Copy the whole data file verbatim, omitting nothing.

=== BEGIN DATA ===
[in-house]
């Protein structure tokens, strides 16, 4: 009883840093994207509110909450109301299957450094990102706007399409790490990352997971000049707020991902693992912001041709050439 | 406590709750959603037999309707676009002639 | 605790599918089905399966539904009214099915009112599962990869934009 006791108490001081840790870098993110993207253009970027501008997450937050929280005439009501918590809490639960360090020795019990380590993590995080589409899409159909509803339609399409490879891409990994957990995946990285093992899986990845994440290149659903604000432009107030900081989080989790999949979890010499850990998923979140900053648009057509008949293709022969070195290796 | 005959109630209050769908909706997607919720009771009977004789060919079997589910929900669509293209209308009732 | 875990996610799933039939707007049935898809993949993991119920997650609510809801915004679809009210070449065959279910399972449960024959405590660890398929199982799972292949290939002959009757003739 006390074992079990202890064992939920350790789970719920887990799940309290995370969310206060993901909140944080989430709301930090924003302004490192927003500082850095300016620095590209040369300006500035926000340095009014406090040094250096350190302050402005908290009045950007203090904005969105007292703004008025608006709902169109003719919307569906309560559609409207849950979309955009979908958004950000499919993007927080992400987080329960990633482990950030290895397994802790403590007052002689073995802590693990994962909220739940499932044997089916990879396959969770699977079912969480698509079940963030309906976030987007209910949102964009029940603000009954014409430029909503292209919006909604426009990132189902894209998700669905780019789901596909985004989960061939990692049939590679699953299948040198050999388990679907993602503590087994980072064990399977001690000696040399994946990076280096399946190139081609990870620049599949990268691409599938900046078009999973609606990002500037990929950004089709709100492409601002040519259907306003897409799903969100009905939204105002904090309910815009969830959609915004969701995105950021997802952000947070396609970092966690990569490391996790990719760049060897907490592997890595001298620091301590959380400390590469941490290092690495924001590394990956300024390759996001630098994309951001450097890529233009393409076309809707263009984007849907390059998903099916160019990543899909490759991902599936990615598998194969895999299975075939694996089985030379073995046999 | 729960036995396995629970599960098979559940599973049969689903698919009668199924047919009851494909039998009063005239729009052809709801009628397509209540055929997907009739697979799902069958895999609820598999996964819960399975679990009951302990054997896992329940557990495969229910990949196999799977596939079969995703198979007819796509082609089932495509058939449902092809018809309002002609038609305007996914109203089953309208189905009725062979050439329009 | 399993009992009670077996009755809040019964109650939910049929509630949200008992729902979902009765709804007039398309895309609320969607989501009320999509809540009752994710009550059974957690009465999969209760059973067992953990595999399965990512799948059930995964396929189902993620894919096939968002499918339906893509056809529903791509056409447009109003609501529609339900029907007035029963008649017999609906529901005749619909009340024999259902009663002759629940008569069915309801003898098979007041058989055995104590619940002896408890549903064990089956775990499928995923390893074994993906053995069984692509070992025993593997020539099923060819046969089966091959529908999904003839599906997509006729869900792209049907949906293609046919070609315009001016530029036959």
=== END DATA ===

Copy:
[in-house]
């Protein structure tokens, strides 16, 4: 009883840093994207509110909450109301299957450094990102706007399409790490990352997971000049707020991902693992912001041709050439 | 406590709750959603037999309707676009002639 | 605790599918089905399966539904009214099915009112599962990869934009 006791108490001081840790870098993110993207253009970027501008997450937050929280005439009501918590809490639960360090020795019990380590993590995080589409899409159909509803339609399409490879891409990994957990995946990285093992899986990845994440290149659903604000432009107030900081989080989790999949979890010499850990998923979140900053648009057509008949293709022969070195290796 | 005959109630209050769908909706997607919720009771009977004789060919079997589910929900669509293209209308009732 | 875990996610799933039939707007049935898809993949993991119920997650609510809801915004679809009210070449065959279910399972449960024959405590660890398929199982799972292949290939002959009757003739 006390074992079990202890064992939920350790789970719920887990799940309290995370969310206060993901909140944080989430709301930090924003302004490192927003500082850095300016620095590209040369300006500035926000340095009014406090040094250096350190302050402005908290009045950007203090904005969105007292703004008025608006709902169109003719919307569906309560559609409207849950979309955009979908958004950000499919993007927080992400987080329960990633482990950030290895397994802790403590007052002689073995802590693990994962909220739940499932044997089916990879396959969770699977079912969480698509079940963030309906976030987007209910949102964009029940603000009954014409430029909503292209919006909604426009990132189902894209998700669905780019789901596909985004989960061939990692049939590679699953299948040198050999388990679907993602503590087994980072064990399977001690000696040399994946990076280096399946190139081609990870620049599949990268691409599938900046078009999973609606990002500037990929950004089709709100492409601002040519259907306003897409799903969100009905939204105002904090309910815009969830959609915004969701995105950021997802952000947070396609970092966690990569490391996790990719760049060897907490592997890595001298620091301590959380400390590469941490290092690495924001590394990956300024390759996001630098994309951001450097890529233009393409076309809707263009984007849907390059998903099916160019990543899909490759991902599936990615598998194969895999299975075939694996089985030379073995046999 | 729960036995396995629970599960098979559940599973049969689903698919009668199924047919009851494909039998009063005239729009052809709801009628397509209540055929997907009739697979799902069958895999609820598999996964819960399975679990009951302990054997896992329940557990495969229910990949196999799977596939079969995703198979007819796509082609089932495509058939449902092809018809309002002609038609305007996914109203089953309208189905009725062979050439329009 | 399993009992009670077996009755809040019964109650939910049929509630949200008992729902979902009765709804007039398309895309609320969607989501009320999509809540009752994710009550059974957690009465999969209760059973067992953990595999399965990512799948059930995964396929189902993620894919096939968002499918339906893509056809529903791509056409447009109003609501529609339900029907007035029963008649017999609906529901005749619909009340024999259902009663002759629940008569069915309801003898098979007041058989055995104590619940002896408890549903064990089956775990499928995923390893074994993906053995069984692509070992025993593997020539099923060819046969089966091959529908999904003839599906997509006729869900792209049907949906293609046919070609315009001016530029036959």